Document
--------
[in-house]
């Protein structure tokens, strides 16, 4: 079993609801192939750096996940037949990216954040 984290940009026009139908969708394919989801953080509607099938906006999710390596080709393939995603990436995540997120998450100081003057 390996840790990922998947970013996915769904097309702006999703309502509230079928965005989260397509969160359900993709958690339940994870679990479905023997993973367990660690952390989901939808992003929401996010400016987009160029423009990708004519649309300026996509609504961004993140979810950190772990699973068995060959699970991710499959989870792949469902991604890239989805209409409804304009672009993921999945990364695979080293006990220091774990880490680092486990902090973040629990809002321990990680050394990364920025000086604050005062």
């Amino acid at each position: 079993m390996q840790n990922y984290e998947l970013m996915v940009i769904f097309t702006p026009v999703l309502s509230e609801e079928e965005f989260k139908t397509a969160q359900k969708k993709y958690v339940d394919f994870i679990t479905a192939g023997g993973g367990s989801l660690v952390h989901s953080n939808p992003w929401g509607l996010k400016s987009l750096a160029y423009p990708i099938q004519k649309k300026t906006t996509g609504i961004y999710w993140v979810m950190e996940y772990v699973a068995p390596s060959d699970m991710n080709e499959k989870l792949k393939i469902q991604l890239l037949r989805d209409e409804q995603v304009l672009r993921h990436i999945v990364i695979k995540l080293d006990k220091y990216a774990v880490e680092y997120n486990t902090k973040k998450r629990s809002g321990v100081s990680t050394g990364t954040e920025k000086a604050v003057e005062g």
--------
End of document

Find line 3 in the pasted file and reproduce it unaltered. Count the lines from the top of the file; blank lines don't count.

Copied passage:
């Amino acid at each position: 079993m390996q840790n990922y984290e998947l970013m996915v940009i769904f097309t702006p026009v999703l309502s509230e609801e079928e965005f989260k139908t397509a969160q359900k969708k993709y958690v339940d394919f994870i679990t479905a192939g023997g993973g367990s989801l660690v952390h989901s953080n939808p992003w929401g509607l996010k400016s987009l750096a160029y423009p990708i099938q004519k649309k300026t906006t996509g609504i961004y999710w993140v979810m950190e996940y772990v699973a068995p390596s060959d699970m991710n080709e499959k989870l792949k393939i469902q991604l890239l037949r989805d209409e409804q995603v304009l672009r993921h990436i999945v990364i695979k995540l080293d006990k220091y990216a774990v880490e680092y997120n486990t902090k973040k998450r629990s809002g321990v100081s990680t050394g990364t954040e920025k000086a604050v003057e005062g």